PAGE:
By Andrea Mendez
The Riverside Community College District Board of Trustees discussed plans for future solar energy implementation, curriculum changes and updates on full time student enrollment on Oct. 5.
This semester’s enrollment updates, presented by associate vice chancellor, educational services & institutional effectiveness, Lijuan Zhai, showcased how RCCD enrollment rates dropped 27.6% between fall 2019 through fall 2021 semesters.
She continued by stating how between the fall 2019 to 2020 semesters, Riverside City College full-time student enrollment rate dropped 12.9%, followed by another 9.4% in September 2021.
“In summary, RCCD has experienced unprecedented enrollment decline in the past two years,” Zhai said. “And the downturn has been steep among male students, older students, White students (and) African-American females.”
Jeannie Kim, interim vice chancellor of educational services and strategic planning, presented new updates to the RCCD curriculum.
Previous senior citizen courses that were offered but have not been taught for years along with duplicated ESL courses that are also not being taught are being deleted from RCC’s course inventory.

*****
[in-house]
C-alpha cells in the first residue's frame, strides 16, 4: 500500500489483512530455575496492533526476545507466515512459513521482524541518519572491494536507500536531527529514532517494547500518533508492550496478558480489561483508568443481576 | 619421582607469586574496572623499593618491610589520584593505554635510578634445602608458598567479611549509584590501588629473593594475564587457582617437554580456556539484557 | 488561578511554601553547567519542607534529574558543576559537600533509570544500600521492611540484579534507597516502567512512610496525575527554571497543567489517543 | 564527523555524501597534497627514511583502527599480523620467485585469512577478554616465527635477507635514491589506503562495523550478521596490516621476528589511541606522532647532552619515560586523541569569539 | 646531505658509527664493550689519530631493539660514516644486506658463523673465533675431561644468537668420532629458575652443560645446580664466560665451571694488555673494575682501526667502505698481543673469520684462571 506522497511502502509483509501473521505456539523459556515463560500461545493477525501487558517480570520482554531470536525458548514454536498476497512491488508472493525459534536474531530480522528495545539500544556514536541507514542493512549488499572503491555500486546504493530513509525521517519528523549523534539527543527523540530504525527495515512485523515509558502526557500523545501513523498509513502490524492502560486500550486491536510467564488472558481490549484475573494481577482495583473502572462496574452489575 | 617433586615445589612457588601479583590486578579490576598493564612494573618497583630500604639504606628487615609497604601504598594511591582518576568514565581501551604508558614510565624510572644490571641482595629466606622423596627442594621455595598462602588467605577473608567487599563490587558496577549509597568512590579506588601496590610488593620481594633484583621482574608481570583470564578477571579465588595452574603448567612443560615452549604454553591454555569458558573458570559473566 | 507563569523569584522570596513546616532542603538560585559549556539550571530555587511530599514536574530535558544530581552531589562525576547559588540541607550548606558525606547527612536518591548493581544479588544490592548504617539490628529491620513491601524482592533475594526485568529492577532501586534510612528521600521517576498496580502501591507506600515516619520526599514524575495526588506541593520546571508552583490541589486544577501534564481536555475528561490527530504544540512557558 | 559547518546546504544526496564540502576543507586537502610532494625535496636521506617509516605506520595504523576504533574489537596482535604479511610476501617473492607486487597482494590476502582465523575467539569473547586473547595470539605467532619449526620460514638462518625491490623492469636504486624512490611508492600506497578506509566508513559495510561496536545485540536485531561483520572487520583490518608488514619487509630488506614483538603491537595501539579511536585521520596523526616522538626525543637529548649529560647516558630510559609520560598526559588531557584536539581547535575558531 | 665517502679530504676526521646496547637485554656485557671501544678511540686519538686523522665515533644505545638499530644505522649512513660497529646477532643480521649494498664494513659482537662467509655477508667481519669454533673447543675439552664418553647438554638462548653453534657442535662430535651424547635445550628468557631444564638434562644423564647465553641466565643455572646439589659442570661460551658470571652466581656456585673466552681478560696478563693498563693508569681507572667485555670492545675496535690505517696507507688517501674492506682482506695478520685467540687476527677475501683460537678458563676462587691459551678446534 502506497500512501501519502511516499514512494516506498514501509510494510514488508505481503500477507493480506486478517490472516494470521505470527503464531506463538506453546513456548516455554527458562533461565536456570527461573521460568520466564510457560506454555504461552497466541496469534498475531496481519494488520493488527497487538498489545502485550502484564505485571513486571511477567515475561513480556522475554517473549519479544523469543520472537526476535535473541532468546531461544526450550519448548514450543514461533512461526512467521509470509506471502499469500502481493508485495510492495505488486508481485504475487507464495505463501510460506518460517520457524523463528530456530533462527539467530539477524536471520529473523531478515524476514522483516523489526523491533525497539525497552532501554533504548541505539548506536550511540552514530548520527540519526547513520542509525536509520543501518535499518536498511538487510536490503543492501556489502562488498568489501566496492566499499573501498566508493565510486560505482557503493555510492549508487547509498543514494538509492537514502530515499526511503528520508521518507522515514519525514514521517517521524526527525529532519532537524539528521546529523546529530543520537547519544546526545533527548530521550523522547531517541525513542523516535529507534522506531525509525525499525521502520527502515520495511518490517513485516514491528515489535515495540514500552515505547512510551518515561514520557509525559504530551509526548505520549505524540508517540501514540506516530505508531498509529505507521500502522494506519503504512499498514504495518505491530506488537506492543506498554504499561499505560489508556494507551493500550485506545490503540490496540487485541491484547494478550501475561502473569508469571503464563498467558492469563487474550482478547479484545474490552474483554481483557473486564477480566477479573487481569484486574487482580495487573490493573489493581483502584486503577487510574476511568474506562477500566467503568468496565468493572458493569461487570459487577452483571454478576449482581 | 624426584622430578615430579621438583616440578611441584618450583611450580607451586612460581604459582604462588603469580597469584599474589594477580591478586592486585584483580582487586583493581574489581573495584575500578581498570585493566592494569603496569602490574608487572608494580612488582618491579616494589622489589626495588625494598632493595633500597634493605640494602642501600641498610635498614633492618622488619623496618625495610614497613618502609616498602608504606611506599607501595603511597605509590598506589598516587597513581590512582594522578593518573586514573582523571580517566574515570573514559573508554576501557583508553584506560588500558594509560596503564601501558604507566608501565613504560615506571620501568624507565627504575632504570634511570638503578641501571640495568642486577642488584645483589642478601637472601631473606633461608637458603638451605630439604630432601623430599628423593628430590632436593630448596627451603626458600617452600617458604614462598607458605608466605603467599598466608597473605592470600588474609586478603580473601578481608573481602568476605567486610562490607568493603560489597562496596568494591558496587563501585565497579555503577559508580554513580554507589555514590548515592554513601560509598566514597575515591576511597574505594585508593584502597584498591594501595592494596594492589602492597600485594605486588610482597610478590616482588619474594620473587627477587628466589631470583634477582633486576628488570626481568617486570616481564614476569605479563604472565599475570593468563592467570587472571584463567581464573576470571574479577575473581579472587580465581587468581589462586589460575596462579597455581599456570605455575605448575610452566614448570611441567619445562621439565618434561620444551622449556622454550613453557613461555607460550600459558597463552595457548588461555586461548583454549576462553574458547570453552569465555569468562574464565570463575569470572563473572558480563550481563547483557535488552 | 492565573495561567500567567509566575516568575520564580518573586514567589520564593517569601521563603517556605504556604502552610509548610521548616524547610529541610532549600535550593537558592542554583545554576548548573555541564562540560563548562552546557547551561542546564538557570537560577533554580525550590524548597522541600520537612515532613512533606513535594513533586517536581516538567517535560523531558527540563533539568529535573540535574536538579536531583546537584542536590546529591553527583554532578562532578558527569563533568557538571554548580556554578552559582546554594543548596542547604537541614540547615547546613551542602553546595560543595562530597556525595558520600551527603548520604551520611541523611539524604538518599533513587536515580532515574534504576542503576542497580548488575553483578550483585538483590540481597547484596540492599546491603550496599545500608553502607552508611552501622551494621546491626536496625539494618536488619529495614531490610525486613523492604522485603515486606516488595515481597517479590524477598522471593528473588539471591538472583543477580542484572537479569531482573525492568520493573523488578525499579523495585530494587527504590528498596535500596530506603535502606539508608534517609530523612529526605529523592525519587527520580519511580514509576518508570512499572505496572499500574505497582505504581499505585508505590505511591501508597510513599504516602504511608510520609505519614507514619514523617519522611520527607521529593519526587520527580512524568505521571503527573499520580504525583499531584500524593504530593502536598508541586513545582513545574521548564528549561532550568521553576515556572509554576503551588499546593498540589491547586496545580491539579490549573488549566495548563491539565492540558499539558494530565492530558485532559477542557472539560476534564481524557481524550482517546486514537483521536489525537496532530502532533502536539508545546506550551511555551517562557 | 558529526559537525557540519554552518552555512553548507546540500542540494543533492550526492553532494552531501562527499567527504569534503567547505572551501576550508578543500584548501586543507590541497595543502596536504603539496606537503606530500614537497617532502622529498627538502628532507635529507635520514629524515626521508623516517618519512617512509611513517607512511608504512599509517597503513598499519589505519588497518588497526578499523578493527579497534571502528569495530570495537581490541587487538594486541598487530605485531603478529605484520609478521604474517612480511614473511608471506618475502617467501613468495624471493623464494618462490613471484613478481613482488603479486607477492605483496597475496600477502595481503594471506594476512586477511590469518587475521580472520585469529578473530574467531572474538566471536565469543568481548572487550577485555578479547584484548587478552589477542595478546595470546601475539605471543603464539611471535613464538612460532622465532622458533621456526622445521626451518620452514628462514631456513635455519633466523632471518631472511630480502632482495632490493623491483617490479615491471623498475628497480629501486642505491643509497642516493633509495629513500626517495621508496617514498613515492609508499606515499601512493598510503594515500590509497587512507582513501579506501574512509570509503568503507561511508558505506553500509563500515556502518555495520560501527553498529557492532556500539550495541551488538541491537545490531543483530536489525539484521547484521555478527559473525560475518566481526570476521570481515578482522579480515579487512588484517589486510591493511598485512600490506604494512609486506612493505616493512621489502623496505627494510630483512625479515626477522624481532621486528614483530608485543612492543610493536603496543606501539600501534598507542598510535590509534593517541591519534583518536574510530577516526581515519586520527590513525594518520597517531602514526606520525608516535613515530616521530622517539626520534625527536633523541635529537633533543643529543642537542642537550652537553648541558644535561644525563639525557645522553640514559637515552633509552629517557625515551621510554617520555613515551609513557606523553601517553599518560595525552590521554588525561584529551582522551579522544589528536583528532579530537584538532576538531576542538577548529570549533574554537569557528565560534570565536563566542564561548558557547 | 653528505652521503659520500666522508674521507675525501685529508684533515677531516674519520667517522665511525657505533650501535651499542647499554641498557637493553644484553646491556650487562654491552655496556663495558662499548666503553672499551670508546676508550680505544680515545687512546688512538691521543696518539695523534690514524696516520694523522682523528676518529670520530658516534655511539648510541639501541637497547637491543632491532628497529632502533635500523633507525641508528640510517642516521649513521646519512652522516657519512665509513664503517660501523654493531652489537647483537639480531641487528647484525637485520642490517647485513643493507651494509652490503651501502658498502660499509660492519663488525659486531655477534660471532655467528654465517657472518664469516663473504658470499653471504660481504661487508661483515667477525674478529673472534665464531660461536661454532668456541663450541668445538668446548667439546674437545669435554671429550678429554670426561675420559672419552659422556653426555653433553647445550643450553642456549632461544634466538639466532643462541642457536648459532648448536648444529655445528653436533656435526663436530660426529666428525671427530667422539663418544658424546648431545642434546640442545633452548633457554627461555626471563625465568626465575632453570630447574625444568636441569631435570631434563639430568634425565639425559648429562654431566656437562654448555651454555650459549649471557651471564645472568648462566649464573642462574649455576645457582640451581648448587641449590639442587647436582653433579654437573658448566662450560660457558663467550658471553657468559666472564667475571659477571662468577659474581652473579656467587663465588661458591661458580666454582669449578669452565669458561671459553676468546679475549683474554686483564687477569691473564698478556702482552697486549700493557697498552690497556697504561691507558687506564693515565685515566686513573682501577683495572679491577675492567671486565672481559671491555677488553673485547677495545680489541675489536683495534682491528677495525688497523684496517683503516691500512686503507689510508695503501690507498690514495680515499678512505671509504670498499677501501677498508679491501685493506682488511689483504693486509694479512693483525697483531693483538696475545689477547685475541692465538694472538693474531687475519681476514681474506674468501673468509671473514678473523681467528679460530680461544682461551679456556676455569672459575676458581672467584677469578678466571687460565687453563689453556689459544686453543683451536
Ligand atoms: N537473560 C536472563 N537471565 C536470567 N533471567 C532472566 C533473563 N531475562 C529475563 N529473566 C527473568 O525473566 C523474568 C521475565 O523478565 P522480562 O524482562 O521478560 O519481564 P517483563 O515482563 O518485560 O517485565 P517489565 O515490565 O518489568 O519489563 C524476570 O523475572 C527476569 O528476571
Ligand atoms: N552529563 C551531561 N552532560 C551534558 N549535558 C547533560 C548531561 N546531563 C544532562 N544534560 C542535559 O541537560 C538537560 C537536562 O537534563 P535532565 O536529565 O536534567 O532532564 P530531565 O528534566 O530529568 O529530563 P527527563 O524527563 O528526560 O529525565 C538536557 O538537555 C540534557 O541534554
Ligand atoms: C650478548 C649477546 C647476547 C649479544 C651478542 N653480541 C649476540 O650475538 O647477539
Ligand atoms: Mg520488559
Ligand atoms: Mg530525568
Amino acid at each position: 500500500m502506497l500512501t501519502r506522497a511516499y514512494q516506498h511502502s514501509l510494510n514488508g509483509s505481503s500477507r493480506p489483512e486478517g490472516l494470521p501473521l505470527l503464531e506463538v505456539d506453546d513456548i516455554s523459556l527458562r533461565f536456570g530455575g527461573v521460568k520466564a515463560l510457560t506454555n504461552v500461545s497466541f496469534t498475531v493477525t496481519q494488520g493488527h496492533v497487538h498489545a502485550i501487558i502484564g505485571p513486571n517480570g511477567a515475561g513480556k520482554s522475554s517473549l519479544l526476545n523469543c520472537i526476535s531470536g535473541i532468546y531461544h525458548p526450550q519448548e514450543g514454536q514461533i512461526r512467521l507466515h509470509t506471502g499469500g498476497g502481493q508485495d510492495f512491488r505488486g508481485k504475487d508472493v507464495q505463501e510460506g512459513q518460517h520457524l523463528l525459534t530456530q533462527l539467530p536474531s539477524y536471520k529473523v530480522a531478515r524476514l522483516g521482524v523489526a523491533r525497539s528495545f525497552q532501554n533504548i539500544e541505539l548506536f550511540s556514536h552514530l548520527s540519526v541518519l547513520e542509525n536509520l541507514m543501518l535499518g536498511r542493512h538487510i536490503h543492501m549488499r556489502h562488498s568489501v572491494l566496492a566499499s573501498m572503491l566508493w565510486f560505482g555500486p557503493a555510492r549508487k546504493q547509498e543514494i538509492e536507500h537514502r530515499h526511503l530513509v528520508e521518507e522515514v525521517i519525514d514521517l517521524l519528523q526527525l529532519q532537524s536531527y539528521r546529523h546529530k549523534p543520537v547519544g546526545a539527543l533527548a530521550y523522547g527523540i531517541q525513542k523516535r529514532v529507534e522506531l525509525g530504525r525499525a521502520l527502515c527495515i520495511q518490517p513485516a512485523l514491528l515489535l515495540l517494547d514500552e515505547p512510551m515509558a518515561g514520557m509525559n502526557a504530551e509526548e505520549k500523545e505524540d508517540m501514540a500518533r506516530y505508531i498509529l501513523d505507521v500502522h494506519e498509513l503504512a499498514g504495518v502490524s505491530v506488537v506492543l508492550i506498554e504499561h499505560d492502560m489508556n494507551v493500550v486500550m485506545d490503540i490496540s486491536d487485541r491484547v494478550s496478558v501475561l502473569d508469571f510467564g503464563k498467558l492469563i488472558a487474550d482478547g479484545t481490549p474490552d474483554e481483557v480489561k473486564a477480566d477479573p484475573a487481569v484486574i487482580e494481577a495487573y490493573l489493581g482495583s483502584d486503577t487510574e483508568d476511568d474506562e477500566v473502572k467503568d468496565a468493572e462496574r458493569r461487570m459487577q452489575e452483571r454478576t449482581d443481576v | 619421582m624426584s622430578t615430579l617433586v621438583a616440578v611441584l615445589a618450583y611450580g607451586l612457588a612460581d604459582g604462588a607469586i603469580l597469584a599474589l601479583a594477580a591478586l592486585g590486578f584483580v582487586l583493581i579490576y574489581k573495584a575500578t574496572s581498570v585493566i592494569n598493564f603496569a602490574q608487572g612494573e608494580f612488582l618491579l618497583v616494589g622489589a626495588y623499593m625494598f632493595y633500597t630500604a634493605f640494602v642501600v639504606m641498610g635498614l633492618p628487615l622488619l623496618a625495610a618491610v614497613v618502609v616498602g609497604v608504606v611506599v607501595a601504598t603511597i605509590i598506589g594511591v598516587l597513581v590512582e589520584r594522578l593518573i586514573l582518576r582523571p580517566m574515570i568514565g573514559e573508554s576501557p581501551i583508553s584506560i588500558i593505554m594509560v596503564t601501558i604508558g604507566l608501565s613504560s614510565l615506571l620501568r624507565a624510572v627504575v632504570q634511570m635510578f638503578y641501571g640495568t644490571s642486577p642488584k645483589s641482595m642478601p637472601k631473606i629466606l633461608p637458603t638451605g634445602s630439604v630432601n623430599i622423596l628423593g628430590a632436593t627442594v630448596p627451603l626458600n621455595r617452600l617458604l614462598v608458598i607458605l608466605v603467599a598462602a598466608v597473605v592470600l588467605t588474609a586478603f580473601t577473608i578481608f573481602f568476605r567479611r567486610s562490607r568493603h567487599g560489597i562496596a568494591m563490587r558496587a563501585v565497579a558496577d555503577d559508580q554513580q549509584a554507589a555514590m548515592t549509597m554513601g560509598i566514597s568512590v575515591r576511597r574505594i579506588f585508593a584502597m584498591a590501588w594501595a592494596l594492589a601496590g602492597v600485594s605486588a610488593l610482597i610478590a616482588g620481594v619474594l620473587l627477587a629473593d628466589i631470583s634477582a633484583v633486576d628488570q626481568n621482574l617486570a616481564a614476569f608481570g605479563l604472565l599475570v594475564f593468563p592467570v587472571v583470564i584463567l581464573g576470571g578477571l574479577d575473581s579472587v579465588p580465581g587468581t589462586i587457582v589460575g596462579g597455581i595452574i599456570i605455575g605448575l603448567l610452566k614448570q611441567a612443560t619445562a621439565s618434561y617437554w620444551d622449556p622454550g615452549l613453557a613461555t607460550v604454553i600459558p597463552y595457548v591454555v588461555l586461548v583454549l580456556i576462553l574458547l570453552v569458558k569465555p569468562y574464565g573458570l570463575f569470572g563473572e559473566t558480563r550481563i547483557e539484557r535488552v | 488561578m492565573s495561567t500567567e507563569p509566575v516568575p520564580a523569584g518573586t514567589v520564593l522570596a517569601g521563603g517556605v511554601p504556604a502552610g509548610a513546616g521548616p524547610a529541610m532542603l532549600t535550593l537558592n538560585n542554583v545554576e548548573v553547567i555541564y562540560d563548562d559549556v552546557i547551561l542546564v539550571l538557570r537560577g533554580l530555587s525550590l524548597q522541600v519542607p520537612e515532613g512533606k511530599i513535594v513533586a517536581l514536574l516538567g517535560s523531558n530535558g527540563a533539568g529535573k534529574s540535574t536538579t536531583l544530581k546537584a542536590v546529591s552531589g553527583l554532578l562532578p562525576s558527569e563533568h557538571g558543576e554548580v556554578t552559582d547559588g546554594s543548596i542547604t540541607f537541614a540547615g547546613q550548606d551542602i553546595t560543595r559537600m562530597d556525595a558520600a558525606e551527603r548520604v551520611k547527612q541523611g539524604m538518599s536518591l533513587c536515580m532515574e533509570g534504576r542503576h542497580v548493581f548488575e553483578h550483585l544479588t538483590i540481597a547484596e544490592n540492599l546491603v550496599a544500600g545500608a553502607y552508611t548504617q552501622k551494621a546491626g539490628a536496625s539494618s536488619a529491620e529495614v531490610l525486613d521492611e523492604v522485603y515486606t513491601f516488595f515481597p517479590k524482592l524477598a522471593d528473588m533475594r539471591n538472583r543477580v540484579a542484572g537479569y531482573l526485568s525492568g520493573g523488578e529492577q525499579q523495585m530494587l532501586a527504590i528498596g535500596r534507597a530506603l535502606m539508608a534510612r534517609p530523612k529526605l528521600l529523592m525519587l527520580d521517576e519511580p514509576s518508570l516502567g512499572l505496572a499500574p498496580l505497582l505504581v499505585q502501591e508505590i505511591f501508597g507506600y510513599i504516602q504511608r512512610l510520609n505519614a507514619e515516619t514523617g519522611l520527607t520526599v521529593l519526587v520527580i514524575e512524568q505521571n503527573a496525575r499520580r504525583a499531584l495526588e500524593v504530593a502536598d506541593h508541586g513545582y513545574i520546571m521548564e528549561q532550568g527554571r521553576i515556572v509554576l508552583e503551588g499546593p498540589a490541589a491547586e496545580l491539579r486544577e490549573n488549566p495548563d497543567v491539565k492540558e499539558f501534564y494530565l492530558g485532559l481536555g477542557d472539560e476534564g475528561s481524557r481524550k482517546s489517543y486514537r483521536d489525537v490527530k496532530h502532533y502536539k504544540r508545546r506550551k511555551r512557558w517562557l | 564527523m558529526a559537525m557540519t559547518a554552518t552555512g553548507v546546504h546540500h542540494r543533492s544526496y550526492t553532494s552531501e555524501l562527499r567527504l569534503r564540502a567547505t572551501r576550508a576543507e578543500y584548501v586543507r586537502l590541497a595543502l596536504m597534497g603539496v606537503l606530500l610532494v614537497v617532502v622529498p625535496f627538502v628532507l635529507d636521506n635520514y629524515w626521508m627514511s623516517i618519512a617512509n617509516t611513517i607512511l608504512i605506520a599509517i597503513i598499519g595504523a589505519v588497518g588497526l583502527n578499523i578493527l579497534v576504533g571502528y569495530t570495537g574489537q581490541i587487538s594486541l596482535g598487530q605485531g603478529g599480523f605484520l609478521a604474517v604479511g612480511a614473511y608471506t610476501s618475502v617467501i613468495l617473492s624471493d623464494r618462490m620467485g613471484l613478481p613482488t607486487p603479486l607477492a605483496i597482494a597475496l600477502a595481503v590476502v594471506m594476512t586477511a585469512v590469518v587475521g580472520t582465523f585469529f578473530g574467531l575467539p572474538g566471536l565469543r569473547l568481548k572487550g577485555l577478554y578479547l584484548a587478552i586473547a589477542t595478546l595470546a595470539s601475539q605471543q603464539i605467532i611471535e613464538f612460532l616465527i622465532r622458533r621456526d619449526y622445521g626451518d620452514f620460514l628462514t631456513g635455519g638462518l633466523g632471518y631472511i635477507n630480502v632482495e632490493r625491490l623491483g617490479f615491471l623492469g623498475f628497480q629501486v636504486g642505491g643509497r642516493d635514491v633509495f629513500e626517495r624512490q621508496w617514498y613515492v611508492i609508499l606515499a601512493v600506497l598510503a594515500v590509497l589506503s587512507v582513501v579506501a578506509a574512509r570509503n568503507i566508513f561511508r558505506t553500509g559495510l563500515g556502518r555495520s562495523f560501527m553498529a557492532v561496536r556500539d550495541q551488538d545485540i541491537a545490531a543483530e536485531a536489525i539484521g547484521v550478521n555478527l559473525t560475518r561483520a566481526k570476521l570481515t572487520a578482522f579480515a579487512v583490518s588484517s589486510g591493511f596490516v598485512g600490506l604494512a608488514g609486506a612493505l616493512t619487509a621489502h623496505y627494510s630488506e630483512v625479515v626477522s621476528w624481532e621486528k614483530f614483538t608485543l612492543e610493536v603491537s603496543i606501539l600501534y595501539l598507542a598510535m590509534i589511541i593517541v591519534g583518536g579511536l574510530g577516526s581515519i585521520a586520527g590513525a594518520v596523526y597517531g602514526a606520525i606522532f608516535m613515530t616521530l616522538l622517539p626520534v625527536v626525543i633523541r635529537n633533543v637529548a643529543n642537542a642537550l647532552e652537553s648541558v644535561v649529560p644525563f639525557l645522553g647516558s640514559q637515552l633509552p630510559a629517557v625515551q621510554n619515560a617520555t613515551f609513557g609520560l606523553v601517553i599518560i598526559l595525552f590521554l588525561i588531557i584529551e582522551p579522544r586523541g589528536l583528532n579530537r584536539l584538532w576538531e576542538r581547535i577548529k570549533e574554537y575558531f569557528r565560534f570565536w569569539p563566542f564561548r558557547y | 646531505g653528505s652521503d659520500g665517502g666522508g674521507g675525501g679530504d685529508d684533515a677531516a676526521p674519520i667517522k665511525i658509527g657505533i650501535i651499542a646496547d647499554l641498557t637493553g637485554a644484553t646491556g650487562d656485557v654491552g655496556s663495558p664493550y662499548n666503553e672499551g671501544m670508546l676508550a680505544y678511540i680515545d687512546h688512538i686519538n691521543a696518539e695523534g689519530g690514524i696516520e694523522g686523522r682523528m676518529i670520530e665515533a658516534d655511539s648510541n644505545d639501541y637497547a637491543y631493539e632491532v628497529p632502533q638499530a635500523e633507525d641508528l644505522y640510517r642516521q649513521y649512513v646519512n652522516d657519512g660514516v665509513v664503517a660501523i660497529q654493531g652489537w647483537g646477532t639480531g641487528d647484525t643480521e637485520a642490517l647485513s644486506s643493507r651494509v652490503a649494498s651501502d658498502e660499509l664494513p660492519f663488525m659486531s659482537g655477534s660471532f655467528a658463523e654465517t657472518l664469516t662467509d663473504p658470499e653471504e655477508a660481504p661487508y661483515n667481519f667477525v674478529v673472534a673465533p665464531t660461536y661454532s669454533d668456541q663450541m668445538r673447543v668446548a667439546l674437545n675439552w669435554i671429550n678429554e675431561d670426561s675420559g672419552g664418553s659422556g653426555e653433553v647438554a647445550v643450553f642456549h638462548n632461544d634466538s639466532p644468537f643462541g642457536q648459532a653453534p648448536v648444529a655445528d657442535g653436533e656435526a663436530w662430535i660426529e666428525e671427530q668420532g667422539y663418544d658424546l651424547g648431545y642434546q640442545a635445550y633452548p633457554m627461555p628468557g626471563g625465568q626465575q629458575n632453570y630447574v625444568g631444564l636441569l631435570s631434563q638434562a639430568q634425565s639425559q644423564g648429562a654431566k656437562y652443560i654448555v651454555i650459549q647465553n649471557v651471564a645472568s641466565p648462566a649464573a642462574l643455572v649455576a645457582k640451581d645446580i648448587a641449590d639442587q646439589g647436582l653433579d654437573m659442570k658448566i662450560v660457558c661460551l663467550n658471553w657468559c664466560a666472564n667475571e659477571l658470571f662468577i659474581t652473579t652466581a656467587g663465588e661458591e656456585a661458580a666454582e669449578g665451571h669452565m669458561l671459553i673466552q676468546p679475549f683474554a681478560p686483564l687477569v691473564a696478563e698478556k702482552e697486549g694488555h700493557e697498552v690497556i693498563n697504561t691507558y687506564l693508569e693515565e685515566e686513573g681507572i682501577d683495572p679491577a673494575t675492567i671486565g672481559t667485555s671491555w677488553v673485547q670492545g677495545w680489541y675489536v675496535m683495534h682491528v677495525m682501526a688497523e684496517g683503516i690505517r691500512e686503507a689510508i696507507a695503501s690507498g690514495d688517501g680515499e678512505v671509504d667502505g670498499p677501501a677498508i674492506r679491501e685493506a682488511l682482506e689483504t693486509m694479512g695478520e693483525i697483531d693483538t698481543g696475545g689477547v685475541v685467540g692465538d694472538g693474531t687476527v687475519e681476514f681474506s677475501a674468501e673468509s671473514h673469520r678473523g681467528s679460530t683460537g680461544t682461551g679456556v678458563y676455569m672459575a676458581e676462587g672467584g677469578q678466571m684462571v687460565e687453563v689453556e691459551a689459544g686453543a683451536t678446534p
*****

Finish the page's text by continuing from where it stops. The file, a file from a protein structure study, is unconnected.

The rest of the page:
Some new programs being added include a culinary class on cake decoration along with an IT management program, all of which are meant to help students find opportunities to establish career options.
Program modifications have been made to align nursing with the Nursing Accreditation Board, ESL was adjusted to match recent changes in English 1A and AB705, English will be revised to qualify for the ethnic studies requirement for CSU transfer.
RCCD introduced plans to implement solar energy on all campuses. Hussain Agah, Associate Vice Chancellor of Facilities Planning and Development, further detailed the three phases of development towards installation.
The end of the meeting President Mary Figeroa brought up the topic of education awareness to students.
“You make people aware of what’s available to them, and then educate them on how to do it, they will do it,” Figueroa said. “It’s all a matter of communication and getting them to know that this is out there for them.”
Trustee president Figeroa furthermore discusses how funding is distributed statewide in our region, the Inland Empire, and the inequality of the situation.
“Do you know where most of that money is going? Los Angeles,” Figueroa said. “When they gave us the information on the board I’m looking at this and seeing hardly any of the money coming out to the Inland Empire, and yet we have some major issues with the pollution out in this area, because everything always comes down to us and sits here. The point is why is LA getting all the money when it’s supposed to be for the whole entire region. The response is that LA is always applying for it.”